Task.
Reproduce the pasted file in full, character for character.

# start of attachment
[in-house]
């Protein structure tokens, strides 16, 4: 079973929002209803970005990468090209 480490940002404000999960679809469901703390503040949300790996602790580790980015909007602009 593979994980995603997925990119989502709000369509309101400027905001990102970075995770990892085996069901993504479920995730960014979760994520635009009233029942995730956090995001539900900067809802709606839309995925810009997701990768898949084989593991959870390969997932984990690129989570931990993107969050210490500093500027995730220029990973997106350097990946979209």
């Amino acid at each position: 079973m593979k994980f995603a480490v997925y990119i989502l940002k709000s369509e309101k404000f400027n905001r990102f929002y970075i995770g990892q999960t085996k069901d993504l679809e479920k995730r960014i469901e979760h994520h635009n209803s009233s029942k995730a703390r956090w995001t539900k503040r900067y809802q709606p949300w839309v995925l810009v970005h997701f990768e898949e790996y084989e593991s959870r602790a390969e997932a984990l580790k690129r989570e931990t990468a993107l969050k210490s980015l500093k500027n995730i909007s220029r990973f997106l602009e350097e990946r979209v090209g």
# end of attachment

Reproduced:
[in-house]
């Protein structure tokens, strides 16, 4: 079973929002209803970005990468090209 480490940002404000999960679809469901703390503040949300790996602790580790980015909007602009 593979994980995603997925990119989502709000369509309101400027905001990102970075995770990892085996069901993504479920995730960014979760994520635009009233029942995730956090995001539900900067809802709606839309995925810009997701990768898949084989593991959870390969997932984990690129989570931990993107969050210490500093500027995730220029990973997106350097990946979209």
């Amino acid at each position: 079973m593979k994980f995603a480490v997925y990119i989502l940002k709000s369509e309101k404000f400027n905001r990102f929002y970075i995770g990892q999960t085996k069901d993504l679809e479920k995730r960014i469901e979760h994520h635009n209803s009233s029942k995730a703390r956090w995001t539900k503040r900067y809802q709606p949300w839309v995925l810009v970005h997701f990768e898949e790996y084989e593991s959870r602790a390969e997932a984990l580790k690129r989570e931990t990468a993107l969050k210490s980015l500093k500027n995730i909007s220029r990973f997106l602009e350097e990946r979209v090209g």